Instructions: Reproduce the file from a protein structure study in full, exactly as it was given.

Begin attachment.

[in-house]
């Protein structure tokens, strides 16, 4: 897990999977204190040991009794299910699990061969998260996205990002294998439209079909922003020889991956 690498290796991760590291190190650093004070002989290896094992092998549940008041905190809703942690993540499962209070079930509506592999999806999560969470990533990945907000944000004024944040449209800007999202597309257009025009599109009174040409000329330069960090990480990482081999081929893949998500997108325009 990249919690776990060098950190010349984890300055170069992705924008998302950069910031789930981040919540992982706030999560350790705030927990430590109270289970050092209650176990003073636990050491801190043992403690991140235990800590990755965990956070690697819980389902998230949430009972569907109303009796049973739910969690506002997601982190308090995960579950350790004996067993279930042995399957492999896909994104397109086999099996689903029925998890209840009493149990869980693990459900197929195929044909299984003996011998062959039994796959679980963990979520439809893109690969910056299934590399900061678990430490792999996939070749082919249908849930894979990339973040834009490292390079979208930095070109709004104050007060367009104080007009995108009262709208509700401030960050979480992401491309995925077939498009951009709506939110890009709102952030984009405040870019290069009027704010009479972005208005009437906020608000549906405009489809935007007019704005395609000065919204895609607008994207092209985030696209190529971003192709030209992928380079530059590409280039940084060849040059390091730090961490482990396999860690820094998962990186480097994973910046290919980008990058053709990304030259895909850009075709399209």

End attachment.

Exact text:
[in-house]
């Protein structure tokens, strides 16, 4: 897990999977204190040991009794299910699990061969998260996205990002294998439209079909922003020889991956 690498290796991760590291190190650093004070002989290896094992092998549940008041905190809703942690993540499962209070079930509506592999999806999560969470990533990945907000944000004024944040449209800007999202597309257009025009599109009174040409000329330069960090990480990482081999081929893949998500997108325009 990249919690776990060098950190010349984890300055170069992705924008998302950069910031789930981040919540992982706030999560350790705030927990430590109270289970050092209650176990003073636990050491801190043992403690991140235990800590990755965990956070690697819980389902998230949430009972569907109303009796049973739910969690506002997601982190308090995960579950350790004996067993279930042995399957492999896909994104397109086999099996689903029925998890209840009493149990869980693990459900197929195929044909299984003996011998062959039994796959679980963990979520439809893109690969910056299934590399900061678990430490792999996939070749082919249908849930894979990339973040834009490292390079979208930095070109709004104050007060367009104080007009995108009262709208509700401030960050979480992401491309995925077939498009951009709506939110890009709102952030984009405040870019290069009027704010009479972005208005009437906020608000549906405009489809935007007019704005395609000065919204895609607008994207092209985030696209190529971003192709030209992928380079530059590409280039940084060849040059390091730090961490482990396999860690820094998962990186480097994973910046290919980008990058053709990304030259895909850009075709399209």